• The mapping primitive definitions (256) correspond to a collection of definitions to populate the mapping specification. Specifically, the mapping primitive definitions (256) may include a set of primitive definitions for mapping between the information model and the DAQ runtime (described above). In one or more embodiments of the invention, the mapping primitive definitions (256) are divided into categories (e.g., category 1 mapping primitive definitions (268), category n NAI primitive definitions (270)). Each category of primitive definition may correspond to a topic tag in a DAQ definition, a class in the information model, a category of the asset type, etc. in accordance with one or more embodiments of the invention.
  • The protocol primitive definitions (258) correspond to a collection of definitions to populate the protocol handler repository. Specifically, the protocol primitive definitions (258) may include a set of primitive definitions for creating a specific protocol handler (described above). In one or more embodiments of the invention, the protocol primitive definitions (258) are divided into categories (e.g., category 1 protocol primitive definitions (272), category x protocol primitive definitions (274)). Each category of protocol primitive definition may correspond to a type of protocol handler in accordance with one or more embodiments of the invention.
  • In one exemplary implementation, a new definition for an asset type may be defined using key words. Specifically, a binding compiler (described above) may include functionality to interpret the key word to determine how to inherit from a primitive definition. In an exemplary implementation, the word “extends” is used to indicate the name of the primitive definition to inherit. For example, “extends” followed by an asset type name, topic tag name, and/or property name may be used to indicate that the new definition is to inherit from the asset type, topic tag, and/or property from which to inherit. Further, a key word for specific methods, properties, or events, such as “C” for create, “R” to retrieve, “U” for override, and “D” for delete may be used to specify how to inherit from a primitive definition. Specifically, the key indicator may be used to specify what to inherit for a particular method, property, and/or event. For example, using the above key indicators to inherit from a primitive definition for a topic tag, “C” may be use to specify that the definition of the method, property, and/or event after the “C” is new and not in the primitive definition, “R” may be use to specify that the definition of the method, property, and/or event after the “R” should be inherited directly from the primitive definition, “U” may be use to specify that the definition of the method, property, and/or event after the “U” is to override the definition found in the primitive definition, and “D” may be use to specify that the definition of the method, property, and/or event after the “D” should not be included in the new definition.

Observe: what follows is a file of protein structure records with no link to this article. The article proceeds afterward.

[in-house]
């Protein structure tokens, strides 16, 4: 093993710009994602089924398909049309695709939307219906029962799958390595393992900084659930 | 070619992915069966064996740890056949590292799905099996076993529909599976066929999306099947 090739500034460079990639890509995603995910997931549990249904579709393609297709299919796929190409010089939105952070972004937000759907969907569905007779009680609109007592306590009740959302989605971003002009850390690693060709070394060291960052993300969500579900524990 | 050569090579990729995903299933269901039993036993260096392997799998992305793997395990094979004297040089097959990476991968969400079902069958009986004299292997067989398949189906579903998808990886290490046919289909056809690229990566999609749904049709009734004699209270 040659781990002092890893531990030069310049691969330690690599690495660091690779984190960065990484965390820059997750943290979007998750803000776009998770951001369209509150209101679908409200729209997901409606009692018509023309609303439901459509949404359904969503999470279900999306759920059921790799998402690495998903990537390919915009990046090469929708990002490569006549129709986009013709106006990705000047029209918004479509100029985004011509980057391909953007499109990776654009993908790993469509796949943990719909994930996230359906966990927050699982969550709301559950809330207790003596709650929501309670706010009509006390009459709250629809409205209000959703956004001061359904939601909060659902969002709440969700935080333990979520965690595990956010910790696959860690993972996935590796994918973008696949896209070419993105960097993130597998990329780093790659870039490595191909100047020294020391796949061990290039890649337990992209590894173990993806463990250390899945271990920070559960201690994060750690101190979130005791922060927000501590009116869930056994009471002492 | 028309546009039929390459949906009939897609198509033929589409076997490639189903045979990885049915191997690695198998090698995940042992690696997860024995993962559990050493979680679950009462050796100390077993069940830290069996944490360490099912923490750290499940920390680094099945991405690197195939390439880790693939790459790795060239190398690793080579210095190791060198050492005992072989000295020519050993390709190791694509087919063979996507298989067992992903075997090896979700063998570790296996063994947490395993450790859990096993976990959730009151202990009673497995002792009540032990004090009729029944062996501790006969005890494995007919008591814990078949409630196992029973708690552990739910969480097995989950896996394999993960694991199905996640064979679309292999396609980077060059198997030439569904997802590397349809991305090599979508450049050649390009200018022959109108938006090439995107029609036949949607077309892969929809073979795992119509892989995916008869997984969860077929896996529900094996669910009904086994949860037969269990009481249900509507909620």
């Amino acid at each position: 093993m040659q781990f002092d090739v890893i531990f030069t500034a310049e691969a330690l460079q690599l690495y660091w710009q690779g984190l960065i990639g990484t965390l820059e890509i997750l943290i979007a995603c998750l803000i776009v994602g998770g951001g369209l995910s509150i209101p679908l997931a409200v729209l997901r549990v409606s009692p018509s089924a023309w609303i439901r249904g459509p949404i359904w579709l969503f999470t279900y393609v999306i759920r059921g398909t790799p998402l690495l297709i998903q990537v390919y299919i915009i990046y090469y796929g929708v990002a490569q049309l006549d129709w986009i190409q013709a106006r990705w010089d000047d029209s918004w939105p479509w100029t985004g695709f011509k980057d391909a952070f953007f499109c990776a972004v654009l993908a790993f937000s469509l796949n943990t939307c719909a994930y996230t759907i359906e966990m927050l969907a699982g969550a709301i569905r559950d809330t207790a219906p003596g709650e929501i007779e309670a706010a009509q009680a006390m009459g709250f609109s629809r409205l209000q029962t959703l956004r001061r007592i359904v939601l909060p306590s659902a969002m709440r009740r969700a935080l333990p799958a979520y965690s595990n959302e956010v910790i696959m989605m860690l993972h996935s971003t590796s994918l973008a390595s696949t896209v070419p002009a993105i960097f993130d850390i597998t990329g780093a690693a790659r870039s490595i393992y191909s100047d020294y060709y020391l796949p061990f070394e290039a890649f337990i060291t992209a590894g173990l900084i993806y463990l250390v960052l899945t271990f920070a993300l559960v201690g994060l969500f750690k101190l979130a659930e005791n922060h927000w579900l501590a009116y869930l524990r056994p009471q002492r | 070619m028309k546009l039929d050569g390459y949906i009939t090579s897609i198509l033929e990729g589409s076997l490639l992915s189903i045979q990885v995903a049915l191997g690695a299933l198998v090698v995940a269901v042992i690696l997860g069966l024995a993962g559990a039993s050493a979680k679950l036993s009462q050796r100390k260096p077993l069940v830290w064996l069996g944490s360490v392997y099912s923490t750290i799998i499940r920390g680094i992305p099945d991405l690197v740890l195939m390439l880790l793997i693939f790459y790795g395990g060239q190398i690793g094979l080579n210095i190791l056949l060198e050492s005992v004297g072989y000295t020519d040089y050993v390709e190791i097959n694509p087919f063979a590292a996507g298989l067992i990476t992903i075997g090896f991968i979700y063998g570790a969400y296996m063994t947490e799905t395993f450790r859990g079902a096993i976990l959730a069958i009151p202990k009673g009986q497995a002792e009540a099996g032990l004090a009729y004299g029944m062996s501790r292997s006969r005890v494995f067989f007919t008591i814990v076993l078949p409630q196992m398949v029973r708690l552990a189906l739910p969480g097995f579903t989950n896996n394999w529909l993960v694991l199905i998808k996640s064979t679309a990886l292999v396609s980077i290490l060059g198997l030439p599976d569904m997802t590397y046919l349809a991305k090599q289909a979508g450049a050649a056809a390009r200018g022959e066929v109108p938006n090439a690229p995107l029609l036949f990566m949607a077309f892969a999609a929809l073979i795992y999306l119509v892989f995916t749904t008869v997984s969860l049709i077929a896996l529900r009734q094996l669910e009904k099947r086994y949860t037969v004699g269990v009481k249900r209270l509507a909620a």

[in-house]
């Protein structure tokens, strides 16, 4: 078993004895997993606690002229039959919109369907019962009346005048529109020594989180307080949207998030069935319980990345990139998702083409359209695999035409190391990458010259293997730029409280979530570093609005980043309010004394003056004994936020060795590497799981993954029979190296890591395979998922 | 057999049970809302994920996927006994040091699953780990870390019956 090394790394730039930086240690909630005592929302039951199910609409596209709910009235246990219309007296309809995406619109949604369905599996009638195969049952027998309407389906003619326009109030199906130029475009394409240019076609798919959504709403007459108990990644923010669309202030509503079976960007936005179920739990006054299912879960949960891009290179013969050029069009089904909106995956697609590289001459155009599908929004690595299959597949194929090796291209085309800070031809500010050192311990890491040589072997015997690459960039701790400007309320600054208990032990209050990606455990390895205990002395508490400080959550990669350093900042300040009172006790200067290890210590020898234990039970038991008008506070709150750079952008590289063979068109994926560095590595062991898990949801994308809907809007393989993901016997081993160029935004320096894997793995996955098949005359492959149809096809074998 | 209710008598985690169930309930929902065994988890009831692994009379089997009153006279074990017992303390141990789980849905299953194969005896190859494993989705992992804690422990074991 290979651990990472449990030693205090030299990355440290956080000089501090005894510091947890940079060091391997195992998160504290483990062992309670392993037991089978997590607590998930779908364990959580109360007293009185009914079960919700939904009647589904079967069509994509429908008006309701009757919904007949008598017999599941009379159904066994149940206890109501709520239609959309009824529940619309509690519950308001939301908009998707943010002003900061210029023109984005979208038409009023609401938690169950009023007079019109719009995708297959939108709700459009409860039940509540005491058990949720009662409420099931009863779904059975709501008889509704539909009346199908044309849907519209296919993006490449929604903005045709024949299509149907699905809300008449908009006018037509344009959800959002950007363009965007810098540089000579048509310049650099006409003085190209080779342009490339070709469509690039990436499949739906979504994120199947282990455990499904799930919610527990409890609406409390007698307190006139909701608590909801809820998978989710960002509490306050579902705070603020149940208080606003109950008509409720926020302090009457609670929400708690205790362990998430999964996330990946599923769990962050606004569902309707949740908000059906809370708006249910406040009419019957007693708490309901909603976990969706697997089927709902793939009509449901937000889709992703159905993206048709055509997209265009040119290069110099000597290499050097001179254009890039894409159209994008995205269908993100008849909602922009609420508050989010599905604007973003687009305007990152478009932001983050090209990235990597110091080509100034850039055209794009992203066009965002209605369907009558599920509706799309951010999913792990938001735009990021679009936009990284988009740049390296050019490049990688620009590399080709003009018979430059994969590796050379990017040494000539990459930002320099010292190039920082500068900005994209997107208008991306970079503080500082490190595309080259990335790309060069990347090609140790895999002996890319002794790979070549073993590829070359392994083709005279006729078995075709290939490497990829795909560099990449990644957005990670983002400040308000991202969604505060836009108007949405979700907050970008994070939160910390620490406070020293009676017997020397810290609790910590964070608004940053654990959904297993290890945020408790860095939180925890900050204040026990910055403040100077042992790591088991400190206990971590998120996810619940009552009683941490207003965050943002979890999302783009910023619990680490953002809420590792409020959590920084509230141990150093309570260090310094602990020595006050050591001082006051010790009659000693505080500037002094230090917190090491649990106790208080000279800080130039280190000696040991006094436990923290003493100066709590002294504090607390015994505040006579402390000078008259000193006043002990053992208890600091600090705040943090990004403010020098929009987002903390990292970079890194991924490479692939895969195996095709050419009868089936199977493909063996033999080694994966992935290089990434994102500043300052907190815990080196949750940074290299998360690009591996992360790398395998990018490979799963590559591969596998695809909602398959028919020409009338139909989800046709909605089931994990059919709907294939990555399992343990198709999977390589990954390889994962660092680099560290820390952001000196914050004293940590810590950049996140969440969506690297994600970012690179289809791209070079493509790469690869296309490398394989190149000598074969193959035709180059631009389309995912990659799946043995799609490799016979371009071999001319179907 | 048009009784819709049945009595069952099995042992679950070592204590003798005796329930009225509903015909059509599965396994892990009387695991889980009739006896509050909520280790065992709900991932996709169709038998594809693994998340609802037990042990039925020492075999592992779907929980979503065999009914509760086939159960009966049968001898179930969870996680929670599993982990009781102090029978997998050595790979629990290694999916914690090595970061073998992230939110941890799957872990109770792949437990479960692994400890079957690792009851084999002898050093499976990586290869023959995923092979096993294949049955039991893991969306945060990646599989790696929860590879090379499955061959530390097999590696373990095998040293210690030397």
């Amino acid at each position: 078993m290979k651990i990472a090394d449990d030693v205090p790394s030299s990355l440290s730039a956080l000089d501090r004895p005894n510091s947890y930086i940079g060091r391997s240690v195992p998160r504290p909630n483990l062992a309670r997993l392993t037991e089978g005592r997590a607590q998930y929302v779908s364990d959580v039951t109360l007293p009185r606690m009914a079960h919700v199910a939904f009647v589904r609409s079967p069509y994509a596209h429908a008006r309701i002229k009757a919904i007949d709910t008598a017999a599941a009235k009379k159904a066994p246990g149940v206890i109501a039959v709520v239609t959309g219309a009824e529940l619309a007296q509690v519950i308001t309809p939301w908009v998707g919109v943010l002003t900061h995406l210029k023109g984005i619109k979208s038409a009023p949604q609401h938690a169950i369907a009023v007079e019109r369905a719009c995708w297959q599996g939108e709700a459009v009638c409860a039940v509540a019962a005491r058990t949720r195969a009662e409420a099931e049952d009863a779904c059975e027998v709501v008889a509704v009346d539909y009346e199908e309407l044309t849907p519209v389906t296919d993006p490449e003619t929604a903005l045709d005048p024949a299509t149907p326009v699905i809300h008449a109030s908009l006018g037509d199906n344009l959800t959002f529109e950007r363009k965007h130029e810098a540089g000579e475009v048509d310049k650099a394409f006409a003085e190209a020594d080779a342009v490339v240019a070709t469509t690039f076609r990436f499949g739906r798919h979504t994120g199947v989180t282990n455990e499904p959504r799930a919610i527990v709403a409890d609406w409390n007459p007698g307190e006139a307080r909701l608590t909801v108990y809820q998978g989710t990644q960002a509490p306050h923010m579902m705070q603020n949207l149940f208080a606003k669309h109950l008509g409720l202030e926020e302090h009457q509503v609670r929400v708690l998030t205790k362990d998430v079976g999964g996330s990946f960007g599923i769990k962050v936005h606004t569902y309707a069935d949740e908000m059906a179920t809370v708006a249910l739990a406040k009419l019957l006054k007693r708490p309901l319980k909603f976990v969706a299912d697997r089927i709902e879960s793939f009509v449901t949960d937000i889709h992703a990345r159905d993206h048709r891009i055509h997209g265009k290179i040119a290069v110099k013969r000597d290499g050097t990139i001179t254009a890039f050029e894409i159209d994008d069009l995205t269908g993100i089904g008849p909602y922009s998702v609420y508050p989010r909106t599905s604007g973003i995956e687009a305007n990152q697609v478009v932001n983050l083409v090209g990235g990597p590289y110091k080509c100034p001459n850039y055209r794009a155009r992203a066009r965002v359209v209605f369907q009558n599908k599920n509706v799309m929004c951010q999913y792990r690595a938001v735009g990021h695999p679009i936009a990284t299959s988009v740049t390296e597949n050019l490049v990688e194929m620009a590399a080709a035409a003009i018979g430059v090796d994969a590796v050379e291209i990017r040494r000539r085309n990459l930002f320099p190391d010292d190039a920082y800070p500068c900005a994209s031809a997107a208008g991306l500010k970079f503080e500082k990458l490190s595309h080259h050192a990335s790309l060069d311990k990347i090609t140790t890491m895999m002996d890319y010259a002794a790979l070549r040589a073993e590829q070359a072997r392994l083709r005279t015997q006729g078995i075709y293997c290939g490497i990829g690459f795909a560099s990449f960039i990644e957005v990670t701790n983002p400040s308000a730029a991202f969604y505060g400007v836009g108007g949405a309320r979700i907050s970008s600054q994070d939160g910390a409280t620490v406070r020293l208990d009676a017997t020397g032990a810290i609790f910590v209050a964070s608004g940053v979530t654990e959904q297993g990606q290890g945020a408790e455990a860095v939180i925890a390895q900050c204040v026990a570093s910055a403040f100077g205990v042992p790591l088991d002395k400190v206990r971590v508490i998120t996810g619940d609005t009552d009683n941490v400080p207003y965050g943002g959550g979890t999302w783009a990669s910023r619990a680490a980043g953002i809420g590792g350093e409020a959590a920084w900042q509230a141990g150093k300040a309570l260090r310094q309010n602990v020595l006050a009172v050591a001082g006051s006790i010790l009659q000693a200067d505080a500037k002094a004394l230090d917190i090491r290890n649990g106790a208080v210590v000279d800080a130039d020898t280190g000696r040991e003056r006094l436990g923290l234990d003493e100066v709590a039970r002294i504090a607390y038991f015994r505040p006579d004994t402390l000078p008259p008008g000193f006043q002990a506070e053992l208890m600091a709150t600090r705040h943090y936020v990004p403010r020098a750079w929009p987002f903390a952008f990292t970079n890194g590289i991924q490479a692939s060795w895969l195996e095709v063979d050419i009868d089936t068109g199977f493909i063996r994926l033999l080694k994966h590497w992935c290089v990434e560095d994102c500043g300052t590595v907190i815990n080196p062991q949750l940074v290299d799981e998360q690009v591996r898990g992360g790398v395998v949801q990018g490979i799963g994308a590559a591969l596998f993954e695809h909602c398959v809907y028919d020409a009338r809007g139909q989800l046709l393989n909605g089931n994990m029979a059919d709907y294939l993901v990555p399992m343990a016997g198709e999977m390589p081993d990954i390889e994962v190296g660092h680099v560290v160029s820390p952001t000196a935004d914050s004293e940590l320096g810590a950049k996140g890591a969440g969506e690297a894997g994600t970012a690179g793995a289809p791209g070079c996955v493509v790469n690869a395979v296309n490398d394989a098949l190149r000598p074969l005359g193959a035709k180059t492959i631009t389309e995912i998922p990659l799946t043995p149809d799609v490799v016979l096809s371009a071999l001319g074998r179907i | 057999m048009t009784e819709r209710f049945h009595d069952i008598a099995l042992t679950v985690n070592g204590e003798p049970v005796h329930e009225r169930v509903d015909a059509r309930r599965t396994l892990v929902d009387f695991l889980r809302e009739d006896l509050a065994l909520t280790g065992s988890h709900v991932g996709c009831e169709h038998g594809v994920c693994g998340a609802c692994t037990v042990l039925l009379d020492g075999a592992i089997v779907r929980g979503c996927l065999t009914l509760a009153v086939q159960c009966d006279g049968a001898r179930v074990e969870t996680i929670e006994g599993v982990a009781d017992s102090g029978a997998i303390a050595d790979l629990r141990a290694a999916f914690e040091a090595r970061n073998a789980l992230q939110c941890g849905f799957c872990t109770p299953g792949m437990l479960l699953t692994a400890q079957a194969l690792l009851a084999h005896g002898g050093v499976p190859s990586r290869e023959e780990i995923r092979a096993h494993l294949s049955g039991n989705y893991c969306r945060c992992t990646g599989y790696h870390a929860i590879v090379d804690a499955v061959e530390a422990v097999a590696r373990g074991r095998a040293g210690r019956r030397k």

• Using the primitive definitions, new definitions for a computer system may be easily added to the system. FIGS. 5A-5B show a flowchart of a method for adding a new computer system in accordance with one or more embodiments of the invention. Specifically, in one or more embodiments of the invention, the flowchart shown in FIG. 5A and FIG. 5B may be used for adding a new definition to the protocol handler repository, mapping specification, information model, NAI definition repository, etc.
  • Starting with FIG. 5A, initially, a new computer system is identified (Step 301). Specifically, an administrator may specify that the new computer system is added to the system or a discovery mechanism may find the new computer system. Next, the asset type for the new computer system is identified (Step 303). The asset type may be identified by receiving the information from an administrator, accessing a knowledge base, searching information embedded in the computer systems, identifying the components of the new computer system to check whether the components match an asset type previously existing, etc.